CHRISSI:¬†I have definitely read more explicit books in the YA genre than this. Like Beth, I thought the violence would be a bit of an issue, but it’s not mentioned in the reasons for challenging this book. I don’t see why it was challenged in 2003. There’s definitely more to be worried about than a book like this. As I mentioned in my previous answer, it should be restricted access to the YA age range.

What did you think of this book?:

BETH: This book left me a bit surprised, to be honest. It’s only 200 pages so didn’t take me that long to read and I fairly flew through it as it was quite action-packed. I was intrigued by the story-line, the devastation that a family go through after their property is violated, leaving one of their daughters in hospital. I was also curious about the part of the plot that involved The Avenger and how that ended up being resolved, which was very much “heart in the mouth,” kind of stuff. I certainly didn’t expect to enjoy it as much as I did!

CHRISSI:¬†I flew through this book. I didn’t expect to like it as much as I did. It does seem a little bit dated having being published in the 90s, but it was still highly enjoyable and so easy to read. There was a great amount of intrigue that kept me turning the pages!

Would you recommend it?:

BETH: But of course!

CHRISSI: Of course!

Talking About ‘Now You See Her’ with Bibliobeth!

Now You See Her

How did I get it?:
I bought it!

Synopsis:

NOW YOU SEE HER
She’s playing at the school fete with your children. You pull out your phone, scroll through Facebook, and look up again.
NOW YOU DON’T

Charlotte is looking after her best friend’s daughter the day she disappears. She thought the little girl was playing with her own children. She swears she only took her eyes off them for a second.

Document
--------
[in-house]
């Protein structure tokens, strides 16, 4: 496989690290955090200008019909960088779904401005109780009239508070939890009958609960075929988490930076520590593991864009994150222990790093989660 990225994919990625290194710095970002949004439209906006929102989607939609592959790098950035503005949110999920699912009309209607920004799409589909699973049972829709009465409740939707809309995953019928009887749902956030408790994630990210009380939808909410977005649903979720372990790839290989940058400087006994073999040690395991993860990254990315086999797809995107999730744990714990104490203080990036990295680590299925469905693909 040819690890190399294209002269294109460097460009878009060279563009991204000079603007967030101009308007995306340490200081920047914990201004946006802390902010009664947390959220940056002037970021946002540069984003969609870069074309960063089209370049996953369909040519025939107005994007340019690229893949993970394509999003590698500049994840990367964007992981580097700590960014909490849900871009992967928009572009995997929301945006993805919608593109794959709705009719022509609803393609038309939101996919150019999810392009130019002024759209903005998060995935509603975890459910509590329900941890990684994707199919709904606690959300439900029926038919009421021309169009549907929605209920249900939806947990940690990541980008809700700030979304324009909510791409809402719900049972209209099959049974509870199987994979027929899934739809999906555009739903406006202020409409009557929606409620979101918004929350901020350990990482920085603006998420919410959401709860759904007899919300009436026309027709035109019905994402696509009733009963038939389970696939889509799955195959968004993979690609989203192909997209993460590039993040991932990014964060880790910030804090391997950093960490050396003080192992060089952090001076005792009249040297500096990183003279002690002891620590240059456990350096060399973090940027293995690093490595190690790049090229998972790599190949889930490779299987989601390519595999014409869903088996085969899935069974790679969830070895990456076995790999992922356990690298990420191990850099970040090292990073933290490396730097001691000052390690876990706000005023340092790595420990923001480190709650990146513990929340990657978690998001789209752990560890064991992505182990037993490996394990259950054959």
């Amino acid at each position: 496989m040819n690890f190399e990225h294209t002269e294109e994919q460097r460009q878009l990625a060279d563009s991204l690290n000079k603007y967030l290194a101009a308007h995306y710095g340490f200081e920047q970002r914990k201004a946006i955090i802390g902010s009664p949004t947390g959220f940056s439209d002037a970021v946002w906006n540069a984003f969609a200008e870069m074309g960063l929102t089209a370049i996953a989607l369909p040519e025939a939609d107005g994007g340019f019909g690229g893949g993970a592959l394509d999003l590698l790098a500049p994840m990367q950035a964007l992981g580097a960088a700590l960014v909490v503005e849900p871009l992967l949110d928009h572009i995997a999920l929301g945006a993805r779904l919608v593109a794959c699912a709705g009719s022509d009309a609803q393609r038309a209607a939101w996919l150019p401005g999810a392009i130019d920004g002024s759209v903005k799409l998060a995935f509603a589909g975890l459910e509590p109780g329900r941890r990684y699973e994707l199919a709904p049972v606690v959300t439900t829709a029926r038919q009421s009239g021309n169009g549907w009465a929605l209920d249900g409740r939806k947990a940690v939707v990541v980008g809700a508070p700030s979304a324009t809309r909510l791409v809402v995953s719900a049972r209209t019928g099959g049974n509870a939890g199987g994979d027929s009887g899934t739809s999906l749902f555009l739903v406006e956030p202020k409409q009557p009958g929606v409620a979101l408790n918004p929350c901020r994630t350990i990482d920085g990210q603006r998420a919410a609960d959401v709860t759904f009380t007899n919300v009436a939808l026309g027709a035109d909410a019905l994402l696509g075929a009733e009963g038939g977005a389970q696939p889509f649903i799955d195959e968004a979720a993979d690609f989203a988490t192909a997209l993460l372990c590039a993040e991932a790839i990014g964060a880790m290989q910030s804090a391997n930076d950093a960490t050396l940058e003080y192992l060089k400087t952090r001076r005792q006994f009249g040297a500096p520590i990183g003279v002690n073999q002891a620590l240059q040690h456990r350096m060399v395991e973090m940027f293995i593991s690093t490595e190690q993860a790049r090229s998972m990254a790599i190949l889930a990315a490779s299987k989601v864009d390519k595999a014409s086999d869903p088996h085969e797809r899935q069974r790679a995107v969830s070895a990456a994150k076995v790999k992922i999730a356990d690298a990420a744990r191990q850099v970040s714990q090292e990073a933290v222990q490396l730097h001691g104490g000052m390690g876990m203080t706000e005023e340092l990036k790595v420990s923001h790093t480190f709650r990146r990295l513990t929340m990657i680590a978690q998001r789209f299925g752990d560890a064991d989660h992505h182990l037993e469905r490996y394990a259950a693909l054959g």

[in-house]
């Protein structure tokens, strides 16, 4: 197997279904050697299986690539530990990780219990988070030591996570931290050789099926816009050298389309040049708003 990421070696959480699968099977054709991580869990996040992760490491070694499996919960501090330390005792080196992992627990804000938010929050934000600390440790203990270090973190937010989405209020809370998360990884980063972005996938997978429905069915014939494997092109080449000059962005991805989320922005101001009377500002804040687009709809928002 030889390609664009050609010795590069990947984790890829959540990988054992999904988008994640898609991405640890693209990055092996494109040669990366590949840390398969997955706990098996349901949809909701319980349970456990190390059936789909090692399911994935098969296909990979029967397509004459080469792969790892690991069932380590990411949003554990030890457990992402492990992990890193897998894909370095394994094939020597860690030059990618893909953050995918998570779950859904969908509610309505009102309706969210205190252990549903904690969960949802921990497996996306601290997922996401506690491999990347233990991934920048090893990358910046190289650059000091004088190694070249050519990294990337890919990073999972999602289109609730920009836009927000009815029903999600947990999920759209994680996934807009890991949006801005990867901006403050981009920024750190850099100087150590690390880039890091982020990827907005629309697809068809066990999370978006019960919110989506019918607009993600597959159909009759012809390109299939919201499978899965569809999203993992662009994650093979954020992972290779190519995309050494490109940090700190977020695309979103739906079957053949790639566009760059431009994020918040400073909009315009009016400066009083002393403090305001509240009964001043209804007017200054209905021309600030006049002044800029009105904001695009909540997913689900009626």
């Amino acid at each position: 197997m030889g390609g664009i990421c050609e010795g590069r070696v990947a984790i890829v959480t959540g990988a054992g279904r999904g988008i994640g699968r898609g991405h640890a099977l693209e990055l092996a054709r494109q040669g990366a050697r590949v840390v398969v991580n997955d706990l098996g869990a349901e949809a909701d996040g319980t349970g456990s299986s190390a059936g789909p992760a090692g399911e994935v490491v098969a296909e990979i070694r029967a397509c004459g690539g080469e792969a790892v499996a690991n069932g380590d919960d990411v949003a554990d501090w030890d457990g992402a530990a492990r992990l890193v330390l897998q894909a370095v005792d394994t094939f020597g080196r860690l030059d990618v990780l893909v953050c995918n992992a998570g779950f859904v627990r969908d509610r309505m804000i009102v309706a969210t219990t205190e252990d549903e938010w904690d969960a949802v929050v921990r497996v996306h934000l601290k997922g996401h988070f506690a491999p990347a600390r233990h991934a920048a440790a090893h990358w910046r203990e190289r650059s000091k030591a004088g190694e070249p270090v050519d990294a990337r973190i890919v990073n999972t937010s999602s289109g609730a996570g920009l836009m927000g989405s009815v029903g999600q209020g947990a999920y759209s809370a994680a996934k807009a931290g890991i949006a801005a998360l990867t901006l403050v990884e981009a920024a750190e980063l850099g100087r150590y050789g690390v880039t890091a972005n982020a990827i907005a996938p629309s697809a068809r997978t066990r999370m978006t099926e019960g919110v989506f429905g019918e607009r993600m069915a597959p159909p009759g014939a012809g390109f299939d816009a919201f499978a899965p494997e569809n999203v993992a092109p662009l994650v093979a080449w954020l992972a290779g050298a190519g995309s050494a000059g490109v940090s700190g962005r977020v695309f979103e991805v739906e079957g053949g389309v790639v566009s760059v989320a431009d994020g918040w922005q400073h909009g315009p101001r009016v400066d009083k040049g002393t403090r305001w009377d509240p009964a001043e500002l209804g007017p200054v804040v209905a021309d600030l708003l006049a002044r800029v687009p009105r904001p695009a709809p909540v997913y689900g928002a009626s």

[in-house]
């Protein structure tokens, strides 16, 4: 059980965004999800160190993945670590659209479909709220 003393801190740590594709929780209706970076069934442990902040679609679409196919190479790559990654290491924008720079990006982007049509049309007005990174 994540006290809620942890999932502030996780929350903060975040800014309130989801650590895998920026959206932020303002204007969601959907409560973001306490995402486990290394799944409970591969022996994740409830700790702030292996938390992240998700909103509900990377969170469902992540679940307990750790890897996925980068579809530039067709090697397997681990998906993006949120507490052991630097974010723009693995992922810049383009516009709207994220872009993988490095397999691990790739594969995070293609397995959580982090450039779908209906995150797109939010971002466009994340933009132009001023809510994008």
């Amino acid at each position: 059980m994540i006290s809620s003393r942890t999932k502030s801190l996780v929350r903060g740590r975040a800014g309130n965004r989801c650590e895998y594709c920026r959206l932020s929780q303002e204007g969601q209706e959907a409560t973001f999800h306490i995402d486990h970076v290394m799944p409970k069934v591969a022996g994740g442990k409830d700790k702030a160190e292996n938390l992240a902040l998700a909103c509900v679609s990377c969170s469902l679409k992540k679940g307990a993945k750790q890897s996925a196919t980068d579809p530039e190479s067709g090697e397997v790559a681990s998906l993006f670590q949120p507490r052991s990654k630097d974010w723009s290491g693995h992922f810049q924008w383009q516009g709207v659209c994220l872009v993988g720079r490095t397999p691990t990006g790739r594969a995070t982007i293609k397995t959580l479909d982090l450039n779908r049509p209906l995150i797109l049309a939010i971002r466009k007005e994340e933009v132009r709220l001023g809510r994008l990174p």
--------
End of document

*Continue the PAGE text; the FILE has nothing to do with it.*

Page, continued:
Now, Charlotte must do the unthinkable, tell her best friend Harriet that her only child is missing. The child she was meant to be watching.

Devastated, Harriet can no longer bear to see Charlotte. No one could expect her to trust her friend again.

Only now she needs to. Because two weeks later Harriet and Charlotte are both being questioned separately by the police. And secrets are about to surface.

HOW FAR WOULD YOU GO TO PUT THINGS RIGHT?

CHRISSI: Did you have any preconceptions before you went into reading this book?

BETH: No, not really. I had read some excellent reviews from my fellow book bloggers and because it was on the Richard and Judy book club list for Spring, I had high hopes that we were going to be getting a great psychological thriller. However, because I feel like I’ve read a lot of books in that genre recently, I was a little bit concerned that it was going to be a bit too similar. Keeping an open mind was the best idea though because I really ended up enjoying it!

BETH: Charlotte has a really tough time in this novel when a child she is looking after goes missing. Did you sympathise with her?

CHRISSI: Oh my goodness. It is my WORST fear. As you know, I teach and I’m responsible for 31 children every week day and it would seriously be my worst nightmare. I can’t imagine the guilt you would feel if a child in your care went missing, so yes. I TOTALLY sympathised with Charlotte. I know some people would think that Charlotte should have been paying much more attention to the child, but something can happen in an instant. You can’t possibly be watching every second.

CHRISSI: The thriller genre is very populated. Do you think this book stands out enough?

BETH: It most definitely is. As I mentioned in the previous answer, there is a risk that the market has become a bit over-saturated with books that explore all the same themes and as a result, that can make them less exciting to read – especially if you can predict what’s going to happen within the story. I haven’t read any books by this author before but I do think it stands out. It was a very quick, fast-paced story that was enjoyable with some interesting characterisation and even more intriguing, tense moments.

BETH: The story illustrates the importance of a good friendship support network. Do you think if Harriet had this things might have been different?